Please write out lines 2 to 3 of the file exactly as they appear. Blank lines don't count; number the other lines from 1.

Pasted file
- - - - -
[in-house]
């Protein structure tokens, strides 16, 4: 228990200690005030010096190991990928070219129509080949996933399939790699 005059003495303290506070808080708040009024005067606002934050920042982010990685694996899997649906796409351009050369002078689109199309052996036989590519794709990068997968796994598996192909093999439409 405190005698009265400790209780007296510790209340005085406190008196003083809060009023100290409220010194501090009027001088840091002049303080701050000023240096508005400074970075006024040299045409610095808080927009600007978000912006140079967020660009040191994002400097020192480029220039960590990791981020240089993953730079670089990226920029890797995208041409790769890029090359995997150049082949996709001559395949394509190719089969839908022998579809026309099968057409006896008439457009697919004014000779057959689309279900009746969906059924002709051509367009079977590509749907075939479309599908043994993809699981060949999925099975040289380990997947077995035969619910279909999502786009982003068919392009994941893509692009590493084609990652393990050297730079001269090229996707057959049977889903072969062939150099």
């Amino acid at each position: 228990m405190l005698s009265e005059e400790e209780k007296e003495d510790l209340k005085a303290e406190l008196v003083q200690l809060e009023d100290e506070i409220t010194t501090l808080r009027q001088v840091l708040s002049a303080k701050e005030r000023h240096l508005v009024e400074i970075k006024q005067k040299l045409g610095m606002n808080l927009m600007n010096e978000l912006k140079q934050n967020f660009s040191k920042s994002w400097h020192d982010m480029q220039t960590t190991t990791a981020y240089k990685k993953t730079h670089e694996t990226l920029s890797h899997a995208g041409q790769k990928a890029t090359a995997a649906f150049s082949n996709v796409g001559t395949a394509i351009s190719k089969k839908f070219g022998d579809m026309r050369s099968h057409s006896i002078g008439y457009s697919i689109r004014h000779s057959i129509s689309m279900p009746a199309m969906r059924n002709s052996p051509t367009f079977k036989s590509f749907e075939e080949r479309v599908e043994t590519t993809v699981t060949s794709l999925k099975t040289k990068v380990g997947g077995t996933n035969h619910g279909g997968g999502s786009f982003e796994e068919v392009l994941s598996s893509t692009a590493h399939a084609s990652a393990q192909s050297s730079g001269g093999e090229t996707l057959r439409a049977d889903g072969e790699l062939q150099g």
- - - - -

């Protein structure tokens, strides 16, 4: 228990200690005030010096190991990928070219129509080949996933399939790699 005059003495303290506070808080708040009024005067606002934050920042982010990685694996899997649906796409351009050369002078689109199309052996036989590519794709990068997968796994598996192909093999439409 405190005698009265400790209780007296510790209340005085406190008196003083809060009023100290409220010194501090009027001088840091002049303080701050000023240096508005400074970075006024040299045409610095808080927009600007978000912006140079967020660009040191994002400097020192480029220039960590990791981020240089993953730079670089990226920029890797995208041409790769890029090359995997150049082949996709001559395949394509190719089969839908022998579809026309099968057409006896008439457009697919004014000779057959689309279900009746969906059924002709051509367009079977590509749907075939479309599908043994993809699981060949999925099975040289380990997947077995035969619910279909999502786009982003068919392009994941893509692009590493084609990652393990050297730079001269090229996707057959049977889903072969062939150099």
């Amino acid at each position: 228990m405190l005698s009265e005059e400790e209780k007296e003495d510790l209340k005085a303290e406190l008196v003083q200690l809060e009023d100290e506070i409220t010194t501090l808080r009027q001088v840091l708040s002049a303080k701050e005030r000023h240096l508005v009024e400074i970075k006024q005067k040299l045409g610095m606002n808080l927009m600007n010096e978000l912006k140079q934050n967020f660009s040191k920042s994002w400097h020192d982010m480029q220039t960590t190991t990791a981020y240089k990685k993953t730079h670089e694996t990226l920029s890797h899997a995208g041409q790769k990928a890029t090359a995997a649906f150049s082949n996709v796409g001559t395949a394509i351009s190719k089969k839908f070219g022998d579809m026309r050369s099968h057409s006896i002078g008439y457009s697919i689109r004014h000779s057959i129509s689309m279900p009746a199309m969906r059924n002709s052996p051509t367009f079977k036989s590509f749907e075939e080949r479309v599908e043994t590519t993809v699981t060949s794709l999925k099975t040289k990068v380990g997947g077995t996933n035969h619910g279909g997968g999502s786009f982003e796994e068919v392009l994941s598996s893509t692009a590493h399939a084609s990652a393990q192909s050297s730079g001269g093999e090229t996707l057959r439409a049977d889903g072969e790699l062939q150099g």